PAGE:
Before you go ahead and dismiss ITAM entirely, it’s worth remembering that service configuration management and ITAM aren’t the same thing – they don’t offer the same capabilities and outcomes. But let’s park this for now and come back to ITAM vs ITSM’s service configuration management practices.
As already mentioned, ITAM has traditionally focused on “counting and control.” For more mature organizations, it has generally centered around optimizing the use of IT assets and their associated costs – like making sure that existing software assets are being used to create optimal value for the organization (as well as meeting licensing compliance needs). In many ways, ITAM is about governance. But then again, so is ITSM. So while they may appear to be two separate schools of IT management, they have similar aims: ensuring that the corporate investment in technology is best meeting the needs of the organization.
Indeed, not only are they similar in their aims, but they also greatly enable each other beyond simply the provision of IT asset information to other ITSM practices (as mentioned above). It’s clear that the absence of one can – and will – adversely affect the other. For example, ITSM requires effective financial stewardship, but this can’t be met fully without ITAM (in other words, effectively managing IT asset costs).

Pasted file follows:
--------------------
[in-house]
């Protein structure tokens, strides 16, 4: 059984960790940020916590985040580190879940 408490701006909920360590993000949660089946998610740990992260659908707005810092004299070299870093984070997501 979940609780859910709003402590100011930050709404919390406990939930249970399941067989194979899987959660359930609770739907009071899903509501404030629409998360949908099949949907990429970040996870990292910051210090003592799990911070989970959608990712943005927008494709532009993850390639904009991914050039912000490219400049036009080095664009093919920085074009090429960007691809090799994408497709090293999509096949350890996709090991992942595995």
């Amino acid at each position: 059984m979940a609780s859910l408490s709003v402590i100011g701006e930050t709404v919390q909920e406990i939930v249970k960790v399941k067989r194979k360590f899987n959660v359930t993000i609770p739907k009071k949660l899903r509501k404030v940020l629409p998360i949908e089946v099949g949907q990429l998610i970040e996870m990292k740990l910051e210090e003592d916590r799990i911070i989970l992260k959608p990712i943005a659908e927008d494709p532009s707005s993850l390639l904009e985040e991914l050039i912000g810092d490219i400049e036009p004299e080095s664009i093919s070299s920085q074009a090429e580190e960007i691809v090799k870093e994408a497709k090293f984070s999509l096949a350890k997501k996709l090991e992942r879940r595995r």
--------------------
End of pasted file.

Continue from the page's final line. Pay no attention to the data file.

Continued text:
Again, some might reference the significant overlap between ITAM and configuration management capabilities here – but where’s the configuration management guidance on cost optimization in ITIL 4? It’s in the ITAM practice guidance. And, conversely, ITAM activities are greatly aided when the IT service desk (on the ITSM side of things) has formal, optimized processes for the provision and removal of IT assets (like hardware, software, and services). ITAM and ITSM are not only similar but, in many cases, they work best when used in conjunction with one another.